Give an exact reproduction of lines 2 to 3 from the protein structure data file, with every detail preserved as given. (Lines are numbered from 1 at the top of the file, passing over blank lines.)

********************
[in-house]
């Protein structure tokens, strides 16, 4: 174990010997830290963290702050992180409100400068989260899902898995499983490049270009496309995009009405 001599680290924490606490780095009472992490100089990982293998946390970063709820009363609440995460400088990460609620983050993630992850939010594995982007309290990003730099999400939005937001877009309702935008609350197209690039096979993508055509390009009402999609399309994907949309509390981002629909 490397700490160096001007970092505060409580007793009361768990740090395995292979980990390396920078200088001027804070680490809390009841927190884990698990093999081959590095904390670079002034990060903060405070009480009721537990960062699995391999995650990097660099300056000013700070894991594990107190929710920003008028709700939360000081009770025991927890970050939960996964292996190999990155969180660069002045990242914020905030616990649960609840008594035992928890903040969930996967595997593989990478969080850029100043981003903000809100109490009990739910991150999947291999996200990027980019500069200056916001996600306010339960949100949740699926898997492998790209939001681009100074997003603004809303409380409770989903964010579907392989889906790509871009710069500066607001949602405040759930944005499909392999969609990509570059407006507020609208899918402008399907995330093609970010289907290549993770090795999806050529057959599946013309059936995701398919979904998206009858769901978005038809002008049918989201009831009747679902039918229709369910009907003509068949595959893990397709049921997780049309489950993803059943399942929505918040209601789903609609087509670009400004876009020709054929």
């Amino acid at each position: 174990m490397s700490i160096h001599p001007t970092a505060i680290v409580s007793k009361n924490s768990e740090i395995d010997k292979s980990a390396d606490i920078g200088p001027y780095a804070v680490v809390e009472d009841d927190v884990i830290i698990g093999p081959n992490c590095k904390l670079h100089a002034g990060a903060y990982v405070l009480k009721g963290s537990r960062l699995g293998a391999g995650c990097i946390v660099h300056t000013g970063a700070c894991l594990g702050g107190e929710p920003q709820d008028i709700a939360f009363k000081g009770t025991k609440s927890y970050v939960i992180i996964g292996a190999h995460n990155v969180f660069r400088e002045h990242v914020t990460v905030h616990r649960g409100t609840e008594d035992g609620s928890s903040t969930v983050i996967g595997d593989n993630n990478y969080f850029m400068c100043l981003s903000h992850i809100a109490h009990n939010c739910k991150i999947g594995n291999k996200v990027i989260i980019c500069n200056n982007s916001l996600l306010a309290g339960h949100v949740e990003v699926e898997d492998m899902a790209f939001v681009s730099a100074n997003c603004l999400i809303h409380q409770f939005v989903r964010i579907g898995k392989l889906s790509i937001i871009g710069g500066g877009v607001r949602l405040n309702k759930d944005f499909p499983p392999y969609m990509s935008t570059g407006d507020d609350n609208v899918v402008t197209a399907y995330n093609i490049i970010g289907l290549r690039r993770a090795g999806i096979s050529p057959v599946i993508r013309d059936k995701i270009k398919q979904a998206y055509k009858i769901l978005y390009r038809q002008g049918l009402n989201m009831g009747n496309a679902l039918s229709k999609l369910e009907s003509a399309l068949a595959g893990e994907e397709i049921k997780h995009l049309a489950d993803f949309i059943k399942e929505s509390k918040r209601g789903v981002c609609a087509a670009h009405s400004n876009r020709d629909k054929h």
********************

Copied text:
């Protein structure tokens, strides 16, 4: 174990010997830290963290702050992180409100400068989260899902898995499983490049270009496309995009009405 001599680290924490606490780095009472992490100089990982293998946390970063709820009363609440995460400088990460609620983050993630992850939010594995982007309290990003730099999400939005937001877009309702935008609350197209690039096979993508055509390009009402999609399309994907949309509390981002629909 490397700490160096001007970092505060409580007793009361768990740090395995292979980990390396920078200088001027804070680490809390009841927190884990698990093999081959590095904390670079002034990060903060405070009480009721537990960062699995391999995650990097660099300056000013700070894991594990107190929710920003008028709700939360000081009770025991927890970050939960996964292996190999990155969180660069002045990242914020905030616990649960609840008594035992928890903040969930996967595997593989990478969080850029100043981003903000809100109490009990739910991150999947291999996200990027980019500069200056916001996600306010339960949100949740699926898997492998790209939001681009100074997003603004809303409380409770989903964010579907392989889906790509871009710069500066607001949602405040759930944005499909392999969609990509570059407006507020609208899918402008399907995330093609970010289907290549993770090795999806050529057959599946013309059936995701398919979904998206009858769901978005038809002008049918989201009831009747679902039918229709369910009907003509068949595959893990397709049921997780049309489950993803059943399942929505918040209601789903609609087509670009400004876009020709054929």
């Amino acid at each position: 174990m490397s700490i160096h001599p001007t970092a505060i680290v409580s007793k009361n924490s768990e740090i395995d010997k292979s980990a390396d606490i920078g200088p001027y780095a804070v680490v809390e009472d009841d927190v884990i830290i698990g093999p081959n992490c590095k904390l670079h100089a002034g990060a903060y990982v405070l009480k009721g963290s537990r960062l699995g293998a391999g995650c990097i946390v660099h300056t000013g970063a700070c894991l594990g702050g107190e929710p920003q709820d008028i709700a939360f009363k000081g009770t025991k609440s927890y970050v939960i992180i996964g292996a190999h995460n990155v969180f660069r400088e002045h990242v914020t990460v905030h616990r649960g409100t609840e008594d035992g609620s928890s903040t969930v983050i996967g595997d593989n993630n990478y969080f850029m400068c100043l981003s903000h992850i809100a109490h009990n939010c739910k991150i999947g594995n291999k996200v990027i989260i980019c500069n200056n982007s916001l996600l306010a309290g339960h949100v949740e990003v699926e898997d492998m899902a790209f939001v681009s730099a100074n997003c603004l999400i809303h409380q409770f939005v989903r964010i579907g898995k392989l889906s790509i937001i871009g710069g500066g877009v607001r949602l405040n309702k759930d944005f499909p499983p392999y969609m990509s935008t570059g407006d507020d609350n609208v899918v402008t197209a399907y995330n093609i490049i970010g289907l290549r690039r993770a090795g999806i096979s050529p057959v599946i993508r013309d059936k995701i270009k398919q979904a998206y055509k009858i769901l978005y390009r038809q002008g049918l009402n989201m009831g009747n496309a679902l039918s229709k999609l369910e009907s003509a399309l068949a595959g893990e994907e397709i049921k997780h995009l049309a489950d993803f949309i059943k399942e929505s509390k918040r209601g789903v981002c609609a087509a670009h009405s400004n876009r020709d629909k054929h």